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SCOW to take up new ch. 980 discharge trial standard

State v. David Hager, 2015AP330, and State v. Howard Carter, 2015AP1311, petitions for review granted 5/15/17, review of published court of appeals decisions (Hager) (Carter); case activity (Hager) (Carter) (including briefs)

We’ve posted on these cases a few times. The first time was when the court of appeals certified them (together) to the supreme court. The supreme court refused that certification, so the court of appeals decided them (separately), as we discussed here and here.

Both cases concern the 2013 amendments to Wis. Stat. § 980.09(2), which previously directed the circuit court to hold a discharge trial if facts existed from which a factfinder “could conclude” the committed person is no longer dangerous. After the change, a trial is to be held where facts exists from which a factfinder “would likely conclude” the same thing.

From this simple change in wording, the state has extrapolated a “weighing” regime–meaning that the circuit court can deny a discharge trial if it decides the evidence as a whole still favors commitment. Besides having very little to do with the actual language of the statute, the state’s view of the law would raise a host of practical problems, as the court of appeals noted in its certification:

At the hearing in which the paper record is considered, can the court take testimony? Regardless, does the court decide the credibility of the experts? Is the person petitioning for discharge allowed to attack the foundation for and validity of an unfavorable expert’s report? Can this attack be accomplished without cross-examination? What factors or standard should the court use to predict the findings a factfinder would make? Is the court to consider the competing experts’ prior performance in evaluating  likelihood of a sexually violent person’s reoffense? How do the evaluations of the experts differ from the determinations made at a Daubert hearing? If the petition requests a trial to the court, how does a pretrial hearing differ from a trial? Importantly, is the circuit court’s determination deemed a finding of fact to which this court would give deference, or a conclusion of law to be reviewed de novo? As applied in the Hager case, how should this court review the circuit court’s determination that Allen’s report outweighs Wakefield’s report?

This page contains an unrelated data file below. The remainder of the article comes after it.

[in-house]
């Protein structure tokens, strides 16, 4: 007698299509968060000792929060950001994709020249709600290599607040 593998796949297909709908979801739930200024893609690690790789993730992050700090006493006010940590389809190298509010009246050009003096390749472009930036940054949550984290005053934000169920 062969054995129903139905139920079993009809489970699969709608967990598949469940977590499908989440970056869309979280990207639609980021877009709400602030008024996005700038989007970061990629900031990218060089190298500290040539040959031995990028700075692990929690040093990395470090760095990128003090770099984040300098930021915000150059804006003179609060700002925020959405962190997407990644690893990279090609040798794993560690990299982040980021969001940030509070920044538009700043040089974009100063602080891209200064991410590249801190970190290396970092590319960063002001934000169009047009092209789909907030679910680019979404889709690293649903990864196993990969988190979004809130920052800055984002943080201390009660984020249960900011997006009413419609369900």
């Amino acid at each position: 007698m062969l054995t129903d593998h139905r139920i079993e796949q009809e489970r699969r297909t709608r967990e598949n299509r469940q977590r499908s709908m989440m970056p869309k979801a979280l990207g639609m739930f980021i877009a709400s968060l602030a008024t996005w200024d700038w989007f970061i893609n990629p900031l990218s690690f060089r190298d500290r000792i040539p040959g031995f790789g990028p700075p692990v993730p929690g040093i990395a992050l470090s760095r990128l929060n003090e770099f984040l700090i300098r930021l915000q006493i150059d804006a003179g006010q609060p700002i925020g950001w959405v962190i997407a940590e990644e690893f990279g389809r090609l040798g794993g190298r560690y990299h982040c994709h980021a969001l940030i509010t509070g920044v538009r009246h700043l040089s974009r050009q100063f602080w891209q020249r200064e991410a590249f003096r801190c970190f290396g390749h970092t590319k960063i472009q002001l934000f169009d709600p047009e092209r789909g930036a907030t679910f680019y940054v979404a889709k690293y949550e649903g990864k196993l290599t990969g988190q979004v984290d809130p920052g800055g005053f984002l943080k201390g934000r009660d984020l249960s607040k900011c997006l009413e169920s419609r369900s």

(p. 6).

It would also, Hager argued, be unconsitutional, as it would place the burden of proof on the committed person, rather than the state. For this and other reasons, the court of appeals concluded that the new statute does not permit weighing, and granted Hager a trial.

Carter took a mixed position in the court of appeals, agreeing with the state that “weighing” is in the statute, but agreeing with Hager that this makes the statute unconstitutional. He also argued that the statutory change, which occurred after he filed his discharge petition, should not apply “retroactively” to him. The court of appeals rejected the retroactivity argument, and also the “weighing” test, but concluded Carter had not made any argument that his petition satisfied the test articulated in Hager. It thus affirmed the denial of his discharge trial.

The supreme court apparently intends to hear both cases on the same day. Will the court be able to speak with one voice, and articulate a clear and workable test, as it did for the predecessor statute in State v. Arends, 2010 WI 46, ¶¶40-43, 325 Wis. 2d 1, 784 N.W.2d 513? Stay tuned.

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